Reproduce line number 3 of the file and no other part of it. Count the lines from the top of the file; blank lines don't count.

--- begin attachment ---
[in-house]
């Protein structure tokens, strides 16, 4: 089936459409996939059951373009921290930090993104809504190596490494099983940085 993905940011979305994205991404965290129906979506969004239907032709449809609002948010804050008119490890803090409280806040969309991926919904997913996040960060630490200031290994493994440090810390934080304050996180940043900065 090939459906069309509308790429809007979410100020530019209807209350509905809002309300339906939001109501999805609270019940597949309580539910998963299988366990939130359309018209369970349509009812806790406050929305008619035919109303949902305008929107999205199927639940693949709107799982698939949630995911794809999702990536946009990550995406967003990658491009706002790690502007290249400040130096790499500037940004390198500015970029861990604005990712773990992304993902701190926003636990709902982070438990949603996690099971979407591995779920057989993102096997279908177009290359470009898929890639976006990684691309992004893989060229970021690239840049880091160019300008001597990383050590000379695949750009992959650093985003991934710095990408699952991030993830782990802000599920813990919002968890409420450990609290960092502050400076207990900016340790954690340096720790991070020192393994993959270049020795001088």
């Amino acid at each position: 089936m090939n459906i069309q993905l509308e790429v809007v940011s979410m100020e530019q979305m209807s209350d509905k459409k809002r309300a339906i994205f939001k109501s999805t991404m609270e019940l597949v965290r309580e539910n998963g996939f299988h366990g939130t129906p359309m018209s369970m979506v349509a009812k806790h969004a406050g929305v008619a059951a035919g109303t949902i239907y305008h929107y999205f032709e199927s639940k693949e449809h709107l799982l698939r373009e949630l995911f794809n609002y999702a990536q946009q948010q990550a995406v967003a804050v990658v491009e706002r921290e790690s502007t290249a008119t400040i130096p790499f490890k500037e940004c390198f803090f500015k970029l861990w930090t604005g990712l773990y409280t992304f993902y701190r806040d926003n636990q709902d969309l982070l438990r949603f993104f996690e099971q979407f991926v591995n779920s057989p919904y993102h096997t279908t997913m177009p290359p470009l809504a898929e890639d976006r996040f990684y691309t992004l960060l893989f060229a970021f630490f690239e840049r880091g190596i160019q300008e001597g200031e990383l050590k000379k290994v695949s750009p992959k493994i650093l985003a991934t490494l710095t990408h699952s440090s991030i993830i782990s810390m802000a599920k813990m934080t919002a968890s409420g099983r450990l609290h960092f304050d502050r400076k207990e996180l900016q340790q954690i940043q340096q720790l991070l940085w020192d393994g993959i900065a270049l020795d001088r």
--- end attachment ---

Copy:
């Amino acid at each position: 089936m090939n459906i069309q993905l509308e790429v809007v940011s979410m100020e530019q979305m209807s209350d509905k459409k809002r309300a339906i994205f939001k109501s999805t991404m609270e019940l597949v965290r309580e539910n998963g996939f299988h366990g939130t129906p359309m018209s369970m979506v349509a009812k806790h969004a406050g929305v008619a059951a035919g109303t949902i239907y305008h929107y999205f032709e199927s639940k693949e449809h709107l799982l698939r373009e949630l995911f794809n609002y999702a990536q946009q948010q990550a995406v967003a804050v990658v491009e706002r921290e790690s502007t290249a008119t400040i130096p790499f490890k500037e940004c390198f803090f500015k970029l861990w930090t604005g990712l773990y409280t992304f993902y701190r806040d926003n636990q709902d969309l982070l438990r949603f993104f996690e099971q979407f991926v591995n779920s057989p919904y993102h096997t279908t997913m177009p290359p470009l809504a898929e890639d976006r996040f990684y691309t992004l960060l893989f060229a970021f630490f690239e840049r880091g190596i160019q300008e001597g200031e990383l050590k000379k290994v695949s750009p992959k493994i650093l985003a991934t490494l710095t990408h699952s440090s991030i993830i782990s810390m802000a599920k813990m934080t919002a968890s409420g099983r450990l609290h960092f304050d502050r400076k207990e996180l900016q340790q954690i940043q340096q720790l991070l940085w020192d393994g993959i900065a270049l020795d001088r």